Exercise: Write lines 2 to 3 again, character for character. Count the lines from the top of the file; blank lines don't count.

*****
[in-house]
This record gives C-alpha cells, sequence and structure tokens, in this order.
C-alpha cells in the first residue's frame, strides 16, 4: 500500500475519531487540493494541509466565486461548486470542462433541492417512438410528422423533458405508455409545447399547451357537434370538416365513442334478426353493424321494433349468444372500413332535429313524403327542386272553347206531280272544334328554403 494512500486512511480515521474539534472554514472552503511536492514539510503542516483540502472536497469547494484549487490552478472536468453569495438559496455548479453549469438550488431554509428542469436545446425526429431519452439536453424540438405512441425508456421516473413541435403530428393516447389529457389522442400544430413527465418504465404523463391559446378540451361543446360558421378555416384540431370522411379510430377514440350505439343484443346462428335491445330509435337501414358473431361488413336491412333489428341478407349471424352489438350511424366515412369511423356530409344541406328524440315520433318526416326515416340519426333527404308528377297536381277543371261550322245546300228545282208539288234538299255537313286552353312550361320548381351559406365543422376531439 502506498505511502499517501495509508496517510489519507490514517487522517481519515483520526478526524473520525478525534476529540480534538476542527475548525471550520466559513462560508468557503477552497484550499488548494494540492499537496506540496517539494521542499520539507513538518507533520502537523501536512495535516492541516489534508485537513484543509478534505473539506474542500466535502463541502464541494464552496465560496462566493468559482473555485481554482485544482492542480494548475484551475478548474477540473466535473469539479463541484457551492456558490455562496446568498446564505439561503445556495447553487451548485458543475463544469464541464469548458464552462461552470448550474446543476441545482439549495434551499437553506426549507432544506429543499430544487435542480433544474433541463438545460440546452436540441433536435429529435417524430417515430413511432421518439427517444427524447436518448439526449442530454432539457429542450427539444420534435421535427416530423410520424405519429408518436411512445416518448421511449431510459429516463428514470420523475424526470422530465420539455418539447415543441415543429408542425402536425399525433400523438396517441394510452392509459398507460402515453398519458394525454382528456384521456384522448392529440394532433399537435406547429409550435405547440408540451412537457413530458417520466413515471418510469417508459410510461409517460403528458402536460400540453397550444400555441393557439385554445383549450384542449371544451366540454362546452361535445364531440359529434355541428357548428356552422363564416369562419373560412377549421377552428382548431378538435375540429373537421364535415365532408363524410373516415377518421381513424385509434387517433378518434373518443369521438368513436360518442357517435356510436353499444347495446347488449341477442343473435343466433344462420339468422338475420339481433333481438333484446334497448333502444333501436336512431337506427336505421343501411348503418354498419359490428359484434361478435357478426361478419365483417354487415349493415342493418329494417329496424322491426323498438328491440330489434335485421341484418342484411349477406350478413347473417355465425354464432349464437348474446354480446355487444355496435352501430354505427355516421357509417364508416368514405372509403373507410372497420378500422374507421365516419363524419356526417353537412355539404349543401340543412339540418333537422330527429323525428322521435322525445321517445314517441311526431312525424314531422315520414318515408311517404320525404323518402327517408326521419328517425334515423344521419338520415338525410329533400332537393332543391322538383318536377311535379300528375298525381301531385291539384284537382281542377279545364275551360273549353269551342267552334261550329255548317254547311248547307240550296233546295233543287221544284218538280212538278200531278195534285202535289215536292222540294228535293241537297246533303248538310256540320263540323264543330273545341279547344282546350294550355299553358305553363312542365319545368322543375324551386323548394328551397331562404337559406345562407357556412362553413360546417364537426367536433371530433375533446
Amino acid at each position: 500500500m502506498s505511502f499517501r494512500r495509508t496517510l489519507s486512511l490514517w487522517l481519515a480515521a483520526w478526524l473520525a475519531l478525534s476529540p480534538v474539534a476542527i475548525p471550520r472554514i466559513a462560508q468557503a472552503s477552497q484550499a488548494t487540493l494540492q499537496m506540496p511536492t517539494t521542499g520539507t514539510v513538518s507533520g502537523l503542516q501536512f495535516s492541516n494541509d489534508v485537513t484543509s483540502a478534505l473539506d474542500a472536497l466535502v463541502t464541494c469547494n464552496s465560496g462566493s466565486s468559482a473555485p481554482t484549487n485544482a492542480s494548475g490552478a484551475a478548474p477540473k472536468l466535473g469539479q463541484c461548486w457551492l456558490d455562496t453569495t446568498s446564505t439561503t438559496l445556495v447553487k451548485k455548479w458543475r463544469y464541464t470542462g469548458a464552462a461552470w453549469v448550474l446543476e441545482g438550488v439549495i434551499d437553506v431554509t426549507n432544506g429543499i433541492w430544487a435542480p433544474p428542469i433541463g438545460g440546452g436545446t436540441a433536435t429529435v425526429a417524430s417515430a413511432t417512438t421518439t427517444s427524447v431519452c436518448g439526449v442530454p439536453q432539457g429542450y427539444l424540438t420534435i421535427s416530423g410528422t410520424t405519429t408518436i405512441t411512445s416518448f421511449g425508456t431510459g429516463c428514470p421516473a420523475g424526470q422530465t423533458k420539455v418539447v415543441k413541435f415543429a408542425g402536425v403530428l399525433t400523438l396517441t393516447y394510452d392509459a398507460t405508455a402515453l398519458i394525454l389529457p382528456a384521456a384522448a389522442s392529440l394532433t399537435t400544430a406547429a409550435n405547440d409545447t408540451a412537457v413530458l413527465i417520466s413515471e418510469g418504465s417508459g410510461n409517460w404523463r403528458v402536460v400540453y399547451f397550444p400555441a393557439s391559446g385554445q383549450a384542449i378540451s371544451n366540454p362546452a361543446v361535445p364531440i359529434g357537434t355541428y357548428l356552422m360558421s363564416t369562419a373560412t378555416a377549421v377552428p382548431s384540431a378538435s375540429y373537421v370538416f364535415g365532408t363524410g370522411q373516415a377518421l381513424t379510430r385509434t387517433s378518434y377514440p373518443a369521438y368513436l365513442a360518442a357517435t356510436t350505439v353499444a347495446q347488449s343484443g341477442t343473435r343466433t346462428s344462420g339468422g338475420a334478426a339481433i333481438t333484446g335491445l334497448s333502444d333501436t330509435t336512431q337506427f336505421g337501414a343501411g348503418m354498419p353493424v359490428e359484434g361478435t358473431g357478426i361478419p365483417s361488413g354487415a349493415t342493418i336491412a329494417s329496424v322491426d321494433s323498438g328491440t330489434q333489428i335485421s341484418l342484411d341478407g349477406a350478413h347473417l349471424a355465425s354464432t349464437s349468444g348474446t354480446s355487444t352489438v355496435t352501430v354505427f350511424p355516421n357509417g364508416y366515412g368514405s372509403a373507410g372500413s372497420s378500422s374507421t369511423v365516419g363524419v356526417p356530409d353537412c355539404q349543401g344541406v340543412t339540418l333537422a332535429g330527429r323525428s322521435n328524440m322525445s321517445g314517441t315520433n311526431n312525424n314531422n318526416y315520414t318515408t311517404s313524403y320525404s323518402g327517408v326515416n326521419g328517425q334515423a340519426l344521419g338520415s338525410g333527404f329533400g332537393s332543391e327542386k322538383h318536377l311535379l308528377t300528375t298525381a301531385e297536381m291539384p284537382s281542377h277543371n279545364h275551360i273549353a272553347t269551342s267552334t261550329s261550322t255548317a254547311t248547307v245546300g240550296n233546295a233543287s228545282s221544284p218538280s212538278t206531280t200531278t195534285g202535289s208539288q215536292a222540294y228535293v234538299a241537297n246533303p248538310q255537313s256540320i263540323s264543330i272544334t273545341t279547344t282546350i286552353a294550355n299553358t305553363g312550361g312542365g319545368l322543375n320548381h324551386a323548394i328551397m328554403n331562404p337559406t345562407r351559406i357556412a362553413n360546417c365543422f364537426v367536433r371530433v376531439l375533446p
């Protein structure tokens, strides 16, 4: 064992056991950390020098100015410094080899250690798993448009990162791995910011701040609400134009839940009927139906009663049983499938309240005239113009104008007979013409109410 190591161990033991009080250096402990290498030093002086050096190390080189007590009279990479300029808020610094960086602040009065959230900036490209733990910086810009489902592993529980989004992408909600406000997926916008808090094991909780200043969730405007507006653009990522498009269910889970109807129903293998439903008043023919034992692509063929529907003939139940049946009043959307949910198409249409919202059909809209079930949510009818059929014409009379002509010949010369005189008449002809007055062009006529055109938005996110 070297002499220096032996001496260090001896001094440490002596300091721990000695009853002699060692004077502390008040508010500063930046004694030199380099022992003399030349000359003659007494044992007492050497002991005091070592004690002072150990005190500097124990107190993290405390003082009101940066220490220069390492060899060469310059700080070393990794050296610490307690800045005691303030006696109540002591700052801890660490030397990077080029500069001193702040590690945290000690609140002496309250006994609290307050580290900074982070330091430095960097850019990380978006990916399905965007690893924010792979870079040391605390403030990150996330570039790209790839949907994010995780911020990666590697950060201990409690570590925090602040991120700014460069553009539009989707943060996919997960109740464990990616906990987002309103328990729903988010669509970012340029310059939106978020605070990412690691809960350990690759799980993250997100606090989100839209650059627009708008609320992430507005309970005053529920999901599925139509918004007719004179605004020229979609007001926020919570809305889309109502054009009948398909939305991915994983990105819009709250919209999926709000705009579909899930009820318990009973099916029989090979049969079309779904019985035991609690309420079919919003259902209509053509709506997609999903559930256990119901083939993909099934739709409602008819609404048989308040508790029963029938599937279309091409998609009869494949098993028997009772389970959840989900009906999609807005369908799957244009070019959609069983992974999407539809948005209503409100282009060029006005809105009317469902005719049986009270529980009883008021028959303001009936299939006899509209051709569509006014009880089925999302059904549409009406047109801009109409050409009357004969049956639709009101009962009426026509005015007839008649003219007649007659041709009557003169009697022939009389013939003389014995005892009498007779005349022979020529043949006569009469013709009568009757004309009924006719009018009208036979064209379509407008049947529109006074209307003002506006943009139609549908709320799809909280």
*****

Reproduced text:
This record gives C-alpha cells, sequence and structure tokens, in this order.
C-alpha cells in the first residue's frame, strides 16, 4: 500500500475519531487540493494541509466565486461548486470542462433541492417512438410528422423533458405508455409545447399547451357537434370538416365513442334478426353493424321494433349468444372500413332535429313524403327542386272553347206531280272544334328554403 494512500486512511480515521474539534472554514472552503511536492514539510503542516483540502472536497469547494484549487490552478472536468453569495438559496455548479453549469438550488431554509428542469436545446425526429431519452439536453424540438405512441425508456421516473413541435403530428393516447389529457389522442400544430413527465418504465404523463391559446378540451361543446360558421378555416384540431370522411379510430377514440350505439343484443346462428335491445330509435337501414358473431361488413336491412333489428341478407349471424352489438350511424366515412369511423356530409344541406328524440315520433318526416326515416340519426333527404308528377297536381277543371261550322245546300228545282208539288234538299255537313286552353312550361320548381351559406365543422376531439 502506498505511502499517501495509508496517510489519507490514517487522517481519515483520526478526524473520525478525534476529540480534538476542527475548525471550520466559513462560508468557503477552497484550499488548494494540492499537496506540496517539494521542499520539507513538518507533520502537523501536512495535516492541516489534508485537513484543509478534505473539506474542500466535502463541502464541494464552496465560496462566493468559482473555485481554482485544482492542480494548475484551475478548474477540473466535473469539479463541484457551492456558490455562496446568498446564505439561503445556495447553487451548485458543475463544469464541464469548458464552462461552470448550474446543476441545482439549495434551499437553506426549507432544506429543499430544487435542480433544474433541463438545460440546452436540441433536435429529435417524430417515430413511432421518439427517444427524447436518448439526449442530454432539457429542450427539444420534435421535427416530423410520424405519429408518436411512445416518448421511449431510459429516463428514470420523475424526470422530465420539455418539447415543441415543429408542425402536425399525433400523438396517441394510452392509459398507460402515453398519458394525454382528456384521456384522448392529440394532433399537435406547429409550435405547440408540451412537457413530458417520466413515471418510469417508459410510461409517460403528458402536460400540453397550444400555441393557439385554445383549450384542449371544451366540454362546452361535445364531440359529434355541428357548428356552422363564416369562419373560412377549421377552428382548431378538435375540429373537421364535415365532408363524410373516415377518421381513424385509434387517433378518434373518443369521438368513436360518442357517435356510436353499444347495446347488449341477442343473435343466433344462420339468422338475420339481433333481438333484446334497448333502444333501436336512431337506427336505421343501411348503418354498419359490428359484434361478435357478426361478419365483417354487415349493415342493418329494417329496424322491426323498438328491440330489434335485421341484418342484411349477406350478413347473417355465425354464432349464437348474446354480446355487444355496435352501430354505427355516421357509417364508416368514405372509403373507410372497420378500422374507421365516419363524419356526417353537412355539404349543401340543412339540418333537422330527429323525428322521435322525445321517445314517441311526431312525424314531422315520414318515408311517404320525404323518402327517408326521419328517425334515423344521419338520415338525410329533400332537393332543391322538383318536377311535379300528375298525381301531385291539384284537382281542377279545364275551360273549353269551342267552334261550329255548317254547311248547307240550296233546295233543287221544284218538280212538278200531278195534285202535289215536292222540294228535293241537297246533303248538310256540320263540323264543330273545341279547344282546350294550355299553358305553363312542365319545368322543375324551386323548394328551397331562404337559406345562407357556412362553413360546417364537426367536433371530433375533446